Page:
Star anise toxicity in an infant

March 7, 2012, 11:19 pm


A Case of Infantile Star Anise Toxicity. Madden GR et al. Pediatr Emerg Care 2012 Mar;28:284-5.


Chinese star anise (Illicium verum) is widely used in cooking, as well as in the production of liquors such as Galliano and Sambuca. It contains shikimic acid, a precursor used in production of the antiviral drug oseltamivir (Tamiflu). It is sometimes brewed as a tea as an herbal home remedy for colic and flatulence.

In 2003, the Food and Drug Administration issued an advisory warning against drinking teas brewed from star anise. The problem: although Chinese star anise is relatively safe to consume in small quantities, the similarly-appearing Japanese star anise (Illicium anisatum) is considerably more toxic. It contains the neurotoxin anisatin, which produces severe gastrointestinal symptoms and neurotoxicity. Anisatin inhibits γ-aminobutyric acid, causing seizure activity, tremors, muscle spasms, and nystagmus.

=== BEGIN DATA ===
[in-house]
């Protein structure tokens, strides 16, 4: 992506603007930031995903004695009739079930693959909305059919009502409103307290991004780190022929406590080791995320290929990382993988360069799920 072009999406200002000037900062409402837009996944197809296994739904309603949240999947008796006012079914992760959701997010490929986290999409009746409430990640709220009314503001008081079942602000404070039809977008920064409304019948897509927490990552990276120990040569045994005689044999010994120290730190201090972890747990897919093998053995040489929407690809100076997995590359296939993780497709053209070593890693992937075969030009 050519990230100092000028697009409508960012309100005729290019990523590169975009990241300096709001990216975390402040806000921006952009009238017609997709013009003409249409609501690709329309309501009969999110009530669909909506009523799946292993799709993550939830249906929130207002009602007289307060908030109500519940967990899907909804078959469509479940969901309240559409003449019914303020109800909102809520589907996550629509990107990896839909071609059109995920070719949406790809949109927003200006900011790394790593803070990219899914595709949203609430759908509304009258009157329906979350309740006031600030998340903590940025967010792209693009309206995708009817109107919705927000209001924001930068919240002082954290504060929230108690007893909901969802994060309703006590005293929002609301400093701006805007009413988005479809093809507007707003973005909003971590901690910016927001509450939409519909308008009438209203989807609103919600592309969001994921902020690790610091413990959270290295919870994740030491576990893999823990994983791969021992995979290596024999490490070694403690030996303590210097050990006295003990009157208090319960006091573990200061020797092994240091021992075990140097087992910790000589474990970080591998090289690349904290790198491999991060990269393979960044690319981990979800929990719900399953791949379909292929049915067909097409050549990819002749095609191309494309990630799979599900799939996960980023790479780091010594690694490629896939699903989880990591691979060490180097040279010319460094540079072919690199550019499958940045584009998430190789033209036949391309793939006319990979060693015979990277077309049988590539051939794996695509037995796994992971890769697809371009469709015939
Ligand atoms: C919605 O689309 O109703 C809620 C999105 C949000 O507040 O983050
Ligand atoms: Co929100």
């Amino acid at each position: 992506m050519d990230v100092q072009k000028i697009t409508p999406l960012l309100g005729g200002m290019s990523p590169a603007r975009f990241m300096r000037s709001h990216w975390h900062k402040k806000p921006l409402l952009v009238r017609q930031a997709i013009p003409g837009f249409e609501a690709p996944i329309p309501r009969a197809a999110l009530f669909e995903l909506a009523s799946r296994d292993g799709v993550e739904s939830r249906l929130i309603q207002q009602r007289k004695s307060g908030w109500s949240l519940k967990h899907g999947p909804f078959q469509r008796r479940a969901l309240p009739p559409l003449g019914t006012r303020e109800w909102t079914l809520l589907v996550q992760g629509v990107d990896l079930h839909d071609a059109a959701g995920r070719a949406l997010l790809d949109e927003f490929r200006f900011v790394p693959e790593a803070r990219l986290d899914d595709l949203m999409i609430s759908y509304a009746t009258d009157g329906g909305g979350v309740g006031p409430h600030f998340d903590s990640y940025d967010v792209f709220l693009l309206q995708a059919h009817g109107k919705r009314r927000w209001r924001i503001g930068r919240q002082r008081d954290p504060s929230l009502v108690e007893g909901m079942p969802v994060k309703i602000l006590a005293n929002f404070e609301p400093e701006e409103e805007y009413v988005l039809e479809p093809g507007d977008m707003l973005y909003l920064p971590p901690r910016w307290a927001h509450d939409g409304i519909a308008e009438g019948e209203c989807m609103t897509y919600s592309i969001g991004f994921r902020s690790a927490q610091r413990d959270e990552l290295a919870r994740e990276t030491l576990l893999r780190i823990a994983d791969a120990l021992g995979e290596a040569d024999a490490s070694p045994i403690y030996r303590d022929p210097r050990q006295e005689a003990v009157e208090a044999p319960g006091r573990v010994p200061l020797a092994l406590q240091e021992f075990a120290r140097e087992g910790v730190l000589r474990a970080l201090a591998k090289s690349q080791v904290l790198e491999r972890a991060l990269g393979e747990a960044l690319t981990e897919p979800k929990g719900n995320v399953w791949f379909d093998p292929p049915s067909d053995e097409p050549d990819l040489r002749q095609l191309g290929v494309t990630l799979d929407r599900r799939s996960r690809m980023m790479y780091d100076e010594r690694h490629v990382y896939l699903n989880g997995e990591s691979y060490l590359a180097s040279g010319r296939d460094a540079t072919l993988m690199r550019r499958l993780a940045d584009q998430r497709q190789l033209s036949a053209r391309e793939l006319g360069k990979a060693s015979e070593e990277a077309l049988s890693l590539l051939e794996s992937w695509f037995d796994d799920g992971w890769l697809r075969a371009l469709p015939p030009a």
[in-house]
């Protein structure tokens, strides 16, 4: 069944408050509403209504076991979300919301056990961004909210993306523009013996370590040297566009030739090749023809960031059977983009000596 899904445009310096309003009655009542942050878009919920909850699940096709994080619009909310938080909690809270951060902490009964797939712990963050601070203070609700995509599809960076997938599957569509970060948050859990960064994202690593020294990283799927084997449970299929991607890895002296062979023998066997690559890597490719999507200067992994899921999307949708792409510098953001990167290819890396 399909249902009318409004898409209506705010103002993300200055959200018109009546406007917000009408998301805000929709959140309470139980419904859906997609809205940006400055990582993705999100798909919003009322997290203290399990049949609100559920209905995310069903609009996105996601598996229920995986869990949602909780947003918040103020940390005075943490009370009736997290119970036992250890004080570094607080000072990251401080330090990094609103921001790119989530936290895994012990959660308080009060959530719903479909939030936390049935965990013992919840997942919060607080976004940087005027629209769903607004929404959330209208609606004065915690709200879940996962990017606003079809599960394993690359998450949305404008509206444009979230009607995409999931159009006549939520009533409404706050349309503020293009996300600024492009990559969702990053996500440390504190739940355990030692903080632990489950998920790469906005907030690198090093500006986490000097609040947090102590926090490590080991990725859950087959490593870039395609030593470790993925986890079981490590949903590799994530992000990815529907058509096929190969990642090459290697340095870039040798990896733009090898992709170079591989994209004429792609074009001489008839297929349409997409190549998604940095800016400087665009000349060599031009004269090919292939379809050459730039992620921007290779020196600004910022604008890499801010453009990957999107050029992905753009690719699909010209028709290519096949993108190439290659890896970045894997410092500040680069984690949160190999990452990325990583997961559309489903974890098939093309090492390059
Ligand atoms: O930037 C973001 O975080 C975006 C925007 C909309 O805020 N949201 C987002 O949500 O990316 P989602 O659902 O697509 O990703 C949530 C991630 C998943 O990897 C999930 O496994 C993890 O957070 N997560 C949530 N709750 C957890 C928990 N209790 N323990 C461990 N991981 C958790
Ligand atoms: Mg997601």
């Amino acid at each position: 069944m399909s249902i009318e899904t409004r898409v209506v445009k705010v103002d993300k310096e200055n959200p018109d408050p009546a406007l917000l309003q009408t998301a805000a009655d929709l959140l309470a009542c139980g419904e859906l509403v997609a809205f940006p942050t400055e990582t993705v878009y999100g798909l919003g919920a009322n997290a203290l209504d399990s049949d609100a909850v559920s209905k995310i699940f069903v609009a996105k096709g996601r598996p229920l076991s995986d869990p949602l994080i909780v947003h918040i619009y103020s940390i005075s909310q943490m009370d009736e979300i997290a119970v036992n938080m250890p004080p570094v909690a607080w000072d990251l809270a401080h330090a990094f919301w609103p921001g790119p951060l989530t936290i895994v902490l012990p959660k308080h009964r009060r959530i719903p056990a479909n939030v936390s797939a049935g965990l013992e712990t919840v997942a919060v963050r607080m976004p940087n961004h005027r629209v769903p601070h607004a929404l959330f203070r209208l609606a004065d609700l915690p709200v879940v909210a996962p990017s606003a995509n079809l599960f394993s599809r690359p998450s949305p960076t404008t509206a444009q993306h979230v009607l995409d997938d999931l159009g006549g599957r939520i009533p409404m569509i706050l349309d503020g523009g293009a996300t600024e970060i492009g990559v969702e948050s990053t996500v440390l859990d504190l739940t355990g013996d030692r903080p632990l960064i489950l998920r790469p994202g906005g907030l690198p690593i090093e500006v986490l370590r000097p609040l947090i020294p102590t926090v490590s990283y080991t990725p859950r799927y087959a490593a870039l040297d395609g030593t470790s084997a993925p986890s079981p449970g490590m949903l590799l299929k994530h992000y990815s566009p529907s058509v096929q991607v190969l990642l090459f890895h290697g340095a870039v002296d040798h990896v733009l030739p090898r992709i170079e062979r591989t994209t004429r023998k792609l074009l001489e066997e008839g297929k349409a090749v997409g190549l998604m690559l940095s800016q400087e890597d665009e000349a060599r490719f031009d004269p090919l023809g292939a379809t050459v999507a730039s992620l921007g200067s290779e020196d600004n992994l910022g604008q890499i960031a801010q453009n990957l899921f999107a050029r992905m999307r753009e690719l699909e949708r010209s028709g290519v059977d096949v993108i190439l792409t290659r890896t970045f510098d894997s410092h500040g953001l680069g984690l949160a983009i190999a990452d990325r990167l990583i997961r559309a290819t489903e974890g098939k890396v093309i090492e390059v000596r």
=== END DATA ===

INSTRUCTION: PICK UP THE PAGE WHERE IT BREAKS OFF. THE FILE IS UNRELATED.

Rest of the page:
Products claiming to be Chinese star anise are sometimes contaminated with varying amounts of Illicium anisatum.

This interesting case report describes a 3-month-old girl who twitching in her extremities, abnormal “eye-rolling” movements, and possible seizure after ingesting one dose of formula mixed with star anise tea given for “colic”. Extensive work-up — including lumbar puncture and head CT — revealed no other cause for the seizure-like activity. Urine toxicology screen was negative and the patient improved with supportive care.

The authors stress the importance of obtaining a history of possible herbal ingestion when infants present with unexplained GI or neurological symptoms. They also suggest that “consideration be given to limiting the workup for certain stable, well-appearing infants with a clear history of recent star anise ingestion.”

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